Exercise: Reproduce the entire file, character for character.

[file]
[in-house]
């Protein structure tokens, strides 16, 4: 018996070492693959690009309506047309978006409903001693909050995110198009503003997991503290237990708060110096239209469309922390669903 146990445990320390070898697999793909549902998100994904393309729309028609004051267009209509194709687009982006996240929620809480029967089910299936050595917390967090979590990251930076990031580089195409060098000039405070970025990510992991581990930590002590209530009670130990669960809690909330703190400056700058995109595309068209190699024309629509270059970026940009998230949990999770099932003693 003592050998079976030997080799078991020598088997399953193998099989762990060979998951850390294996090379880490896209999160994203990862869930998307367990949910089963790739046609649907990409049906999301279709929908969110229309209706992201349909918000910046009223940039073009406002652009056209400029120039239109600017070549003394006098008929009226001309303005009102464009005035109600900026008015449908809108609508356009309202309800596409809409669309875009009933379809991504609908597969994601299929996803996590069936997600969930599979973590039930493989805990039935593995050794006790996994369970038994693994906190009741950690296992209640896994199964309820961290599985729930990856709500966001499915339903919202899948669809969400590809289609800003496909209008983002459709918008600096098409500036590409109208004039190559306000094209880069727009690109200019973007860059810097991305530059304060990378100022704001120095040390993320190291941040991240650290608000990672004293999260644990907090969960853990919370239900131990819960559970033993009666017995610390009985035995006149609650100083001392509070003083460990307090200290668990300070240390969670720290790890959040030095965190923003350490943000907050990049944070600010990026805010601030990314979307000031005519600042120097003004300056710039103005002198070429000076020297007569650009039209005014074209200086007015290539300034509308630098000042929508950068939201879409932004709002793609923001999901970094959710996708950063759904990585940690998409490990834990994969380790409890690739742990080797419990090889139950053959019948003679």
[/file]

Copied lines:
[in-house]
């Protein structure tokens, strides 16, 4: 018996070492693959690009309506047309978006409903001693909050995110198009503003997991503290237990708060110096239209469309922390669903 146990445990320390070898697999793909549902998100994904393309729309028609004051267009209509194709687009982006996240929620809480029967089910299936050595917390967090979590990251930076990031580089195409060098000039405070970025990510992991581990930590002590209530009670130990669960809690909330703190400056700058995109595309068209190699024309629509270059970026940009998230949990999770099932003693 003592050998079976030997080799078991020598088997399953193998099989762990060979998951850390294996090379880490896209999160994203990862869930998307367990949910089963790739046609649907990409049906999301279709929908969110229309209706992201349909918000910046009223940039073009406002652009056209400029120039239109600017070549003394006098008929009226001309303005009102464009005035109600900026008015449908809108609508356009309202309800596409809409669309875009009933379809991504609908597969994601299929996803996590069936997600969930599979973590039930493989805990039935593995050794006790996994369970038994693994906190009741950690296992209640896994199964309820961290599985729930990856709500966001499915339903919202899948669809969400590809289609800003496909209008983002459709918008600096098409500036590409109208004039190559306000094209880069727009690109200019973007860059810097991305530059304060990378100022704001120095040390993320190291941040991240650290608000990672004293999260644990907090969960853990919370239900131990819960559970033993009666017995610390009985035995006149609650100083001392509070003083460990307090200290668990300070240390969670720290790890959040030095965190923003350490943000907050990049944070600010990026805010601030990314979307000031005519600042120097003004300056710039103005002198070429000076020297007569650009039209005014074209200086007015290539300034509308630098000042929508950068939201879409932004709002793609923001999901970094959710996708950063759904990585940690998409490990834990994969380790409890690739742990080797419990090889139950053959019948003679």